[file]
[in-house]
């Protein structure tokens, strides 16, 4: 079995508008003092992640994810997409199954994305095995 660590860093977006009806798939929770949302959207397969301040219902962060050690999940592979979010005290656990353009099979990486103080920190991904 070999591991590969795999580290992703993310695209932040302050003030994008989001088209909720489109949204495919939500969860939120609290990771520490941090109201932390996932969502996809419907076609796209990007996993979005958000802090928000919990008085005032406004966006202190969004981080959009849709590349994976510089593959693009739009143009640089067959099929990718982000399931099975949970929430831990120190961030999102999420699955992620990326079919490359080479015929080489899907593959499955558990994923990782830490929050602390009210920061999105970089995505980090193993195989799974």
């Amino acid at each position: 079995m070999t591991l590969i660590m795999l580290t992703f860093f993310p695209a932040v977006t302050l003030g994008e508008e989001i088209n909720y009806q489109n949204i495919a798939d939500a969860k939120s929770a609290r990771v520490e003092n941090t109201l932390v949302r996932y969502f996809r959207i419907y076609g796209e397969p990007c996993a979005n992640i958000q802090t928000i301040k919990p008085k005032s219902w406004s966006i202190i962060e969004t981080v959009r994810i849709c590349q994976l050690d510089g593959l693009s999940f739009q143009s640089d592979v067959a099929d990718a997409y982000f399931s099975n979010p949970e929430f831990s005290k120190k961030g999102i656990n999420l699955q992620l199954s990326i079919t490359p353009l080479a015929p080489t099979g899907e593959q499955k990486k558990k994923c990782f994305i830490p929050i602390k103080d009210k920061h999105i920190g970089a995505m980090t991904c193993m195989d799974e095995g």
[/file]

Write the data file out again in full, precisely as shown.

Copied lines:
[in-house]
């Protein structure tokens, strides 16, 4: 079995508008003092992640994810997409199954994305095995 660590860093977006009806798939929770949302959207397969301040219902962060050690999940592979979010005290656990353009099979990486103080920190991904 070999591991590969795999580290992703993310695209932040302050003030994008989001088209909720489109949204495919939500969860939120609290990771520490941090109201932390996932969502996809419907076609796209990007996993979005958000802090928000919990008085005032406004966006202190969004981080959009849709590349994976510089593959693009739009143009640089067959099929990718982000399931099975949970929430831990120190961030999102999420699955992620990326079919490359080479015929080489899907593959499955558990994923990782830490929050602390009210920061999105970089995505980090193993195989799974």
């Amino acid at each position: 079995m070999t591991l590969i660590m795999l580290t992703f860093f993310p695209a932040v977006t302050l003030g994008e508008e989001i088209n909720y009806q489109n949204i495919a798939d939500a969860k939120s929770a609290r990771v520490e003092n941090t109201l932390v949302r996932y969502f996809r959207i419907y076609g796209e397969p990007c996993a979005n992640i958000q802090t928000i301040k919990p008085k005032s219902w406004s966006i202190i962060e969004t981080v959009r994810i849709c590349q994976l050690d510089g593959l693009s999940f739009q143009s640089d592979v067959a099929d990718a997409y982000f399931s099975n979010p949970e929430f831990s005290k120190k961030g999102i656990n999420l699955q992620l199954s990326i079919t490359p353009l080479a015929p080489t099979g899907e593959q499955k990486k558990k994923c990782f994305i830490p929050i602390k103080d009210k920061h999105i920190g970089a995505m980090t991904c193993m195989d799974e095995g």